“I sometimes get a mini-shock when I remember I have an agent.” Shortlistee Scott Bain on signing with Lauren Clarke

DSC_0060Former advertising agency art director Scott Bain was shortlisted for his first novel The God Bullet and is newly represented by literary agent Lauren Clarke (nee Gardner) at Bell Lomax Moreton. Scott talks to Bath Novel Award founder Caroline Ambrose about how it all came about.

Congratulations, Scott on signing with Lauren. How does it feel to be agented?

It feels fantastic although I sometimes get a mini-shock when I remember I have an agent. It’s similar to the feeling I had when my first son was born and I’d forget I was a father for a fleeting second but then remember.

We drew up a shortlist of carefully targeted agents to contact on your behalf, a service The Bath Novel Award offers to shortlisted writers. Did you have any reservations about getting us involved in such a personal decision?

Not in the slightest. Your emails to agents were so good, and with your name and the Bath Novel Award behind it, the requests for the full came pretty quickly. I think it would have been a much slower process if I had tried alone. Agents do take notice when they see the Bath Novel Award on an email and so many of your previous authors have gone on to great things.

Lauren was one of the first agents we contacted for you. What was it about her that made you think she might be The One?

She understood so well what I was trying to do and where I wanted to be. We had a long phone conversation where we talked about The God Bullet and other books that we liked. I immediately loved where she was coming from. We have almost identical taste in books and her suggestions for improving mine were fantastic. She has a superb and sharp sense of story dynamics and the characters’ places within that. I was so impressed with the details and elements she suggested. Some of it involves broadening the backstory and the world, and this has unlocked some fascinating areas that I’m really excited about.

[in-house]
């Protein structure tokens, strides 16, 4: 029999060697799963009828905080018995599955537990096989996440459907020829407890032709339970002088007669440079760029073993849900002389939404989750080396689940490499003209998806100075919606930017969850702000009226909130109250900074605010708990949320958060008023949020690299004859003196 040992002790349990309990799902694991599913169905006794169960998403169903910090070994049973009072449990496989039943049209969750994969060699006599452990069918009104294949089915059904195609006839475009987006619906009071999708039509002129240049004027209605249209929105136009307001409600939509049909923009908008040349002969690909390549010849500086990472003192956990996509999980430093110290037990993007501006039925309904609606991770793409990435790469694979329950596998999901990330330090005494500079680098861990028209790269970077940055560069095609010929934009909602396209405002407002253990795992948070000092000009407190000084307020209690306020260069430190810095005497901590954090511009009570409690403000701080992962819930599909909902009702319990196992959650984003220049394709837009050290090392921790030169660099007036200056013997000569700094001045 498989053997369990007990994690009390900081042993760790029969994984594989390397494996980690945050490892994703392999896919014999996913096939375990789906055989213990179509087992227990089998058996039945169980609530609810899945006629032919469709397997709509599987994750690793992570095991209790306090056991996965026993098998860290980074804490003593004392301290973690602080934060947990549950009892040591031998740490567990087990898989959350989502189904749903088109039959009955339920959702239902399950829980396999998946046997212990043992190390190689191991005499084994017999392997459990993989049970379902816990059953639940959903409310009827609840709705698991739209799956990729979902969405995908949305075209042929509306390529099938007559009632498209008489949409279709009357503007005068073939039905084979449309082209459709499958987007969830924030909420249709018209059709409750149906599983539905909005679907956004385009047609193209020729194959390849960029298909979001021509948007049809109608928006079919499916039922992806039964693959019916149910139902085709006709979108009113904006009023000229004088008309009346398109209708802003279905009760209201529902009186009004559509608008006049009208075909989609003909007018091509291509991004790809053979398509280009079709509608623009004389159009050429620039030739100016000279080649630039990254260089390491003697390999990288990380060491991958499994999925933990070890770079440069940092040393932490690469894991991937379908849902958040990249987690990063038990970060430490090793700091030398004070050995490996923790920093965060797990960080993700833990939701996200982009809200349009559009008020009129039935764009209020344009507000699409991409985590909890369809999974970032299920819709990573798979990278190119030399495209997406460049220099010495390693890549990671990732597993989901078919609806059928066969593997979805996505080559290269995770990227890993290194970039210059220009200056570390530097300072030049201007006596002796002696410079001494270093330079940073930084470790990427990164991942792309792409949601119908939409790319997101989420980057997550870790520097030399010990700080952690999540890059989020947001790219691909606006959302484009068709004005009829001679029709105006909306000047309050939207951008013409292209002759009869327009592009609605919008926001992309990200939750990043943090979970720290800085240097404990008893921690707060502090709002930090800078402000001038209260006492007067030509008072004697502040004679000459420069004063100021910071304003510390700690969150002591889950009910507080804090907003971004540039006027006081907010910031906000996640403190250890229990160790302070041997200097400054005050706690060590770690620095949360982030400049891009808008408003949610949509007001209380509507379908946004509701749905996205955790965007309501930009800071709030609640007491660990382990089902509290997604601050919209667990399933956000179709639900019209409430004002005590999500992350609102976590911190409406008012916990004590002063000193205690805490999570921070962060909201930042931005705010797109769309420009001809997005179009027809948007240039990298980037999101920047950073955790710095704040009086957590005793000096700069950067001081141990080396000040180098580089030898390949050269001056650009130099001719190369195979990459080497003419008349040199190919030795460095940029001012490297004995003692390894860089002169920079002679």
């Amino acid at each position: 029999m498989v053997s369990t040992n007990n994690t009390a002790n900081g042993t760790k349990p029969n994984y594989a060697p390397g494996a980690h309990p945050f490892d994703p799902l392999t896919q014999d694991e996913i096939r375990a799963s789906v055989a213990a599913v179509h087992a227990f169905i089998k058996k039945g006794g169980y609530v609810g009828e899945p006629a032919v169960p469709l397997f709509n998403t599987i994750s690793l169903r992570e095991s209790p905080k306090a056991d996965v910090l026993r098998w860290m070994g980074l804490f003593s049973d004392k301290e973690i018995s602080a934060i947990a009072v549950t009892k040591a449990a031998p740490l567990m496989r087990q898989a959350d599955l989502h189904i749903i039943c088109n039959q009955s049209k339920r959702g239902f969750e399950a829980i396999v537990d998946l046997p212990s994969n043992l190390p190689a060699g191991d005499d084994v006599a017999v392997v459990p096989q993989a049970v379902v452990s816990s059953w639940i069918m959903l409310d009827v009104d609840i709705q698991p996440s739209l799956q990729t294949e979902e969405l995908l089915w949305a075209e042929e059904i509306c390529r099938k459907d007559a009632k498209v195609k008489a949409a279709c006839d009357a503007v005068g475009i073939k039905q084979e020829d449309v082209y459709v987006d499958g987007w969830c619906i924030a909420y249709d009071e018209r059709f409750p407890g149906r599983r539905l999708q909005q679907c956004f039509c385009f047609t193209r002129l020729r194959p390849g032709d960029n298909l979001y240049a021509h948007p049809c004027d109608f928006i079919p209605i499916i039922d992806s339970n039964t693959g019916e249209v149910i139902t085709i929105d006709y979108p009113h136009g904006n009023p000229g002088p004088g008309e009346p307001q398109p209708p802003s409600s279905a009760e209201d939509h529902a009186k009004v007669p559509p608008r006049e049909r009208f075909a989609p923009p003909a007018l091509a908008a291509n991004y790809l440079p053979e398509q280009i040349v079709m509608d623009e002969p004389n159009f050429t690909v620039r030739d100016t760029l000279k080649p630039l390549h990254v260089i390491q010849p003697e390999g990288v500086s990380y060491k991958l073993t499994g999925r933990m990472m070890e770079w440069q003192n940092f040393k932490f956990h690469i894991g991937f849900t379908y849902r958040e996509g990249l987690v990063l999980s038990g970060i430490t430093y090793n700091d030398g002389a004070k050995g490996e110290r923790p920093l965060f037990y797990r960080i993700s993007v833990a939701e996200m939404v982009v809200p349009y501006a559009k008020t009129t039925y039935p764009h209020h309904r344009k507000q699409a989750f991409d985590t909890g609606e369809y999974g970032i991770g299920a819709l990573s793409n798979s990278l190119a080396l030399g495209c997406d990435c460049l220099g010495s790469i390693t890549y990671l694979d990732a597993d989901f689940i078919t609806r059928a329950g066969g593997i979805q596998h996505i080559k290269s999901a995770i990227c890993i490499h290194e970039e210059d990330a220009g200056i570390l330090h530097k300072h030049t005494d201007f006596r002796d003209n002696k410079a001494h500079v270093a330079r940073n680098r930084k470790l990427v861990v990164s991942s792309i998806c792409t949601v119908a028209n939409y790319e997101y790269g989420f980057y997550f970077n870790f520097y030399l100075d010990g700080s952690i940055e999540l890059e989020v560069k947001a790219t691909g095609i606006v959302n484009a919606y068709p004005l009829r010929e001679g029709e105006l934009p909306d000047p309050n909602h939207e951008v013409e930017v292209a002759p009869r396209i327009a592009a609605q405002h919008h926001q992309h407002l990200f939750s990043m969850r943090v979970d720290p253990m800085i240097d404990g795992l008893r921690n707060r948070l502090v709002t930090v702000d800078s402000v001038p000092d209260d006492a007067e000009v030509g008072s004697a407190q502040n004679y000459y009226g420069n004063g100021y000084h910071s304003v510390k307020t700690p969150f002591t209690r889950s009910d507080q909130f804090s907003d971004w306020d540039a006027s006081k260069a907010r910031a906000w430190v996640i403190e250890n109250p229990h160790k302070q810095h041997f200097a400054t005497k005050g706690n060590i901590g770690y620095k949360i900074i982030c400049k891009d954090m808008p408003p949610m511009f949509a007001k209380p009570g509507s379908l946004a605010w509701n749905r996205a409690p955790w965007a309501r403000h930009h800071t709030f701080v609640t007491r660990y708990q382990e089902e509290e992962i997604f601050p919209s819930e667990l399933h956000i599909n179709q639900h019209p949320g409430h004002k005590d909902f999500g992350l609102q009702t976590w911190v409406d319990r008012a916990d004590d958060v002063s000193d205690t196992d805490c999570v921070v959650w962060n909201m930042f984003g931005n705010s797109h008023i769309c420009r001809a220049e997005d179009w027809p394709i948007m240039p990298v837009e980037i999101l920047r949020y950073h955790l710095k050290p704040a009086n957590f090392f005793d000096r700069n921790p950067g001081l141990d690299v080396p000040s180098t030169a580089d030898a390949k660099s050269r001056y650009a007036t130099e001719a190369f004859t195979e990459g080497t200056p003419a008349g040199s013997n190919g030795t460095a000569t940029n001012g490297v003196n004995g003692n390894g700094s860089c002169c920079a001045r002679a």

Did you feel at any point like you weren’t in control of the process?

You were so good at keeping me up to date and I always felt I was involved. It was humbling to see how much you work for authors. Your enthusiasm and love for your job is incredible, and I know I’m not the only person to think that. The Bath Novel Award has been a brilliant experience. There is so much support and encouragement from you and the current and previous years’ writers. For me, the Bath Novel Award has been like The Mystic Portal  in Toy Story 2 that leads to the publishing world. 

Six agents requested your full manuscript and it took around seven weeks from the first query going out to you receiving a contract. Was this a stressful time? How did you keep yourself distracted?

The full requests were great, but I realised that there was a huge gap between requesting the full manuscript and offering representation. Luckily I was on holiday for two weeks on but when I was back I spent the time as a personal chauffeur to my sons who were off school, outlining and researching two story ideas, and reading. I tried to stay away from my email account, but I failed miserably. The nearest Wi-Fi signal always pulled me towards it like a tractor beam. 

I remember you emailing to say you felt you were flitting between feeling happy it was going in the right direction, but at the same time also a little insane that it wasn’t happening yet. Why do you think querying makes so many writers feel a bit unhinged?

I think it’s because writers create their own universe on the page where we have complete control. Then suddenly it’s out in the world and we just have to step back and watch it all happen. I didn’t think it would be so hard to wait. And the longer the wait, the stronger my internal negative voice became, but I just had to remind myself that it was normal and that the majority of writers go through it. JK Rowling has a great take on this. She said that the even when while she was getting rejected she was happy, because it had happened to all her favourite authors.

Along with the compliments, your passes included some contradictory feedback and suggestions. How did you process this?